Read moreOn knowing when to quit, becoming wise, and perfecting technique

12-Minute Medicine Ball AMRAP Workout

Workout equipment: Medicine ball

Workout type: AMRAP

Read more12-Minute Medicine Ball AMRAP Workout

Heart-Racing Bodyweight Challenge Workout

Workout equipment: None

Workout type: Challenge

Read moreHeart-Racing Bodyweight Challenge Workout

Full Body Bar HIIT Workout

Workout equipment: Pull up bar, Box

Workout type: 12 Minute

Read moreFull Body Bar HIIT Workout

Boxing Strength + Conditioning HIIT Workout

Workout equipment: None

Workout type: 12 Minute

Read moreBoxing Strength + Conditioning HIIT Workout

Some of my favorite podcasts, in defense of thinking, and a core combo to try

I love learning, but I’m not great at sitting still. To continue learning without forcing myself to sit still for hours, I love listening to podcasts and audiobooks.

I listen to audiobooks and podcasts while I’m walking my dog, cleaning, or sometimes even while working out. It’s one of my favorite ways to learn.

Of course, there is so much content out there these days it can be hard to choose what to listen to, but here are some of my go-tos (in no particular order):

Finding Mastery: Conversations with Michael Gervais — Sports psychologist Michael Gervais interviews top performers across different fields on what it takes to become a high performer. Episodes are one to two hours long. (Listen on Apple podcasts)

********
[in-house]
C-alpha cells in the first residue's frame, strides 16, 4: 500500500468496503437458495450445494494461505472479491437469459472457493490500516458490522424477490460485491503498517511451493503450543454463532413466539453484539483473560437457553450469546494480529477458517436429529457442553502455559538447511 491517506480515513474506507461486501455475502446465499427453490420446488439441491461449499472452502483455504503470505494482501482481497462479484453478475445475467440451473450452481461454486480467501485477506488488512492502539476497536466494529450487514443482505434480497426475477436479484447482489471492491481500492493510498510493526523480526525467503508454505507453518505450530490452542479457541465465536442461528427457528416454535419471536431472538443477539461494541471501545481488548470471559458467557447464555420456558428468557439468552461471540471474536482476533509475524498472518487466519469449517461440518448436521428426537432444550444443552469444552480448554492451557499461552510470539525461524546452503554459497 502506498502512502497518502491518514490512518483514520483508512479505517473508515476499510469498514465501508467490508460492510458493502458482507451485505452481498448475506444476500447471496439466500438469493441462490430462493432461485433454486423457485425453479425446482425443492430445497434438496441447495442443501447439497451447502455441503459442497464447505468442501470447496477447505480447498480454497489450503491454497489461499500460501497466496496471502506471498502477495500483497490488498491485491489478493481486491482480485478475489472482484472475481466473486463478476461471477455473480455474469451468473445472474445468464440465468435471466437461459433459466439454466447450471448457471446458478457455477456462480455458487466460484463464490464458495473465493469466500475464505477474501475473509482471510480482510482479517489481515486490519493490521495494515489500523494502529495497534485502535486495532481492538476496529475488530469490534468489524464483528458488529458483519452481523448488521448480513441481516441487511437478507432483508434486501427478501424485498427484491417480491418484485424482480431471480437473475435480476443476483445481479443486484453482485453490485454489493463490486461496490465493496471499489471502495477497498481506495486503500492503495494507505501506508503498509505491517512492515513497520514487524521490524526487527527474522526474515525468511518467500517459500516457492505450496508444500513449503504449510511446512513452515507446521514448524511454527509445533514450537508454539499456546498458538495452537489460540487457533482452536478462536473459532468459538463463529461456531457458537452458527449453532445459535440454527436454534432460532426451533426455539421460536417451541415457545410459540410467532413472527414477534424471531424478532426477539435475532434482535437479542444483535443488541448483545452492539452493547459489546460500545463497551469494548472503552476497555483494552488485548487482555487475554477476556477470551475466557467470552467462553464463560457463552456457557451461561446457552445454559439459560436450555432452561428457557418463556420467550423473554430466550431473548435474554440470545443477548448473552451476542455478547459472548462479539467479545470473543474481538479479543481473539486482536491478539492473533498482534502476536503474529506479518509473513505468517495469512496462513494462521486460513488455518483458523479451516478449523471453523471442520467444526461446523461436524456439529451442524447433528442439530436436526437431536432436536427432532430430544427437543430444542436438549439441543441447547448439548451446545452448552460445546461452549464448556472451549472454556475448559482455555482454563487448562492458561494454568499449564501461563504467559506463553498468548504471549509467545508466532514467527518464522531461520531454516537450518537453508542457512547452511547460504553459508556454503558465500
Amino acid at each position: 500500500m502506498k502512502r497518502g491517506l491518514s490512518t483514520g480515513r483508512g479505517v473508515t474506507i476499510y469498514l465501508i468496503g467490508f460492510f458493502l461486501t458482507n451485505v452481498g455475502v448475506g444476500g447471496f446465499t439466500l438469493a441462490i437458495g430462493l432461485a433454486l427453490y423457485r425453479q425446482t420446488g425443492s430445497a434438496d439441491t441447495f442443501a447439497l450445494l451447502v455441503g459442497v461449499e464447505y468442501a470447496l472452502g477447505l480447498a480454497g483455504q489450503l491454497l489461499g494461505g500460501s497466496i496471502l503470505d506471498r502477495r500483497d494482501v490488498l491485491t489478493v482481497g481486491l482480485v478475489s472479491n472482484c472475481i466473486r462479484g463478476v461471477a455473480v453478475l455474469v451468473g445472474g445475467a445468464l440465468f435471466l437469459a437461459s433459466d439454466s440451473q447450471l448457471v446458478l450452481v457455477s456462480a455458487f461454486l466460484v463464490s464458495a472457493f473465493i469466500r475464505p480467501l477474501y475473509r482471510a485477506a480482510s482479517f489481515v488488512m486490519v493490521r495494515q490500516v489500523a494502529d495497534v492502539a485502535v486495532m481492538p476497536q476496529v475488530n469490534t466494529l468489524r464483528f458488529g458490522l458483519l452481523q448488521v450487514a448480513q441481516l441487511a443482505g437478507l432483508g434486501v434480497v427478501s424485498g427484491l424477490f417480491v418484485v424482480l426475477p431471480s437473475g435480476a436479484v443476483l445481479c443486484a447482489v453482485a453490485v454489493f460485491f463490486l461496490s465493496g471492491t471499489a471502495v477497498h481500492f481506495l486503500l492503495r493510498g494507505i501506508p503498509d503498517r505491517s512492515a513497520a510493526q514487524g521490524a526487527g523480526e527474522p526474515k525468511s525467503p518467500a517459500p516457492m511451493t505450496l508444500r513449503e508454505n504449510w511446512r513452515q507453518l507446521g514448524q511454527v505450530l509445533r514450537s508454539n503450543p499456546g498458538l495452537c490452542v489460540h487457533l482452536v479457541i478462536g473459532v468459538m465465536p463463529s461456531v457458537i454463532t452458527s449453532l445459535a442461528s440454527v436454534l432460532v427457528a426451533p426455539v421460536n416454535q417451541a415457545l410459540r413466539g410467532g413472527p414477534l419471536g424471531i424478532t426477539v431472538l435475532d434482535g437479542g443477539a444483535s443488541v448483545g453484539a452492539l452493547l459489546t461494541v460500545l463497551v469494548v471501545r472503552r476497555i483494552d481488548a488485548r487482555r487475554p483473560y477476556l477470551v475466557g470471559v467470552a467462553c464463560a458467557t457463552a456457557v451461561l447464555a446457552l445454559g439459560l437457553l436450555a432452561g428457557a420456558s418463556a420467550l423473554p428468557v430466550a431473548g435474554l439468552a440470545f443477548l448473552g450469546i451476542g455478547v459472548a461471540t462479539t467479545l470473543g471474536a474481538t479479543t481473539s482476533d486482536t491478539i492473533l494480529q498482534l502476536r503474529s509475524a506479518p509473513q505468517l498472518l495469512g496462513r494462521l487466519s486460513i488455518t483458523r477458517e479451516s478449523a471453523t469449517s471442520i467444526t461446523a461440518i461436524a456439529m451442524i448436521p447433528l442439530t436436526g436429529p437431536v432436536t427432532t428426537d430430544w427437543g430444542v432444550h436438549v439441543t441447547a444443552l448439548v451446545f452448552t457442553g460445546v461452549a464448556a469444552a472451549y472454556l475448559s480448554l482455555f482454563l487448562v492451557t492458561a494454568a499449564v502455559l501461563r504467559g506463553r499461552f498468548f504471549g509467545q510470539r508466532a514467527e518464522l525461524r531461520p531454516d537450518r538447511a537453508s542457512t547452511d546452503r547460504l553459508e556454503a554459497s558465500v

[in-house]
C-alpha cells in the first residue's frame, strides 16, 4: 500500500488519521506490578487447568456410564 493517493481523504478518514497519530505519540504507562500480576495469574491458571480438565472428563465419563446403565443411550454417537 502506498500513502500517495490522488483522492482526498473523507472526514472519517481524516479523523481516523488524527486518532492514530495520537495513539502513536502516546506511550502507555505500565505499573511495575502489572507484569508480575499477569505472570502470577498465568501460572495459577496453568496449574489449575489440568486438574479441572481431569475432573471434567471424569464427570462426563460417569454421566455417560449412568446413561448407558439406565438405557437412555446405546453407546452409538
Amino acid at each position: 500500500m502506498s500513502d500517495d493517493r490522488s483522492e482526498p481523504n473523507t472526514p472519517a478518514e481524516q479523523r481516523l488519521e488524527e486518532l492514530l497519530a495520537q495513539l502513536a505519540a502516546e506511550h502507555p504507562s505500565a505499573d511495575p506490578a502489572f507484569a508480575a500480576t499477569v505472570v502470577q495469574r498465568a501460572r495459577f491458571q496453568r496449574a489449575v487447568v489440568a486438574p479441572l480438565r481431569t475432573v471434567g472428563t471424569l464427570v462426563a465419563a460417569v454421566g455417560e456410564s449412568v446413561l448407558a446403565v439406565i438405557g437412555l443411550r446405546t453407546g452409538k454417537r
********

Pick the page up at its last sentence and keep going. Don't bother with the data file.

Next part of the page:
The Rich Roll Podcast — Rich puts a ton of work into this podcast, and it shows. His conversations with some of the most forward thinking people in health, fitness, nutrition, art, and other areas are always thoughtful and interesting. Episodes are 2+ hours long. (Listen on Apple, Spotify, or YouTube)

Huberman Lab — I’ve been following Dr. Andrew Huberman, a professor of Neurobiology and Ophthalmology at Stanford for over a year now, but his podcast is new as of this year. It’s absolutely fascinating and covers everything brain-related and how our brain controls our perceptions, our behaviors, and our health. Episodes are 2+ hours long. (Listen on Apple Podcasts)

The Tim Ferris Show —I’ve been following Ferris since he first released The 4-Hour Workweek over ten years ago. His podcast covers a large range of topics and I don’t end up listening to all of them, but some episodes are fascinating. Episodes are 2+ hours long. (Listen on Apple or Spotify)

Daily Stoic Podcast — I started listening to this first thing in the morning a few weeks into COVID after realizing that starting my day off with the news was making me overly anxious. Some days are better than others, but they always get me thinking and in a better headspace for the day ahead. Episodes are 2-5 minutes long. (Listen on Apple or Spotify)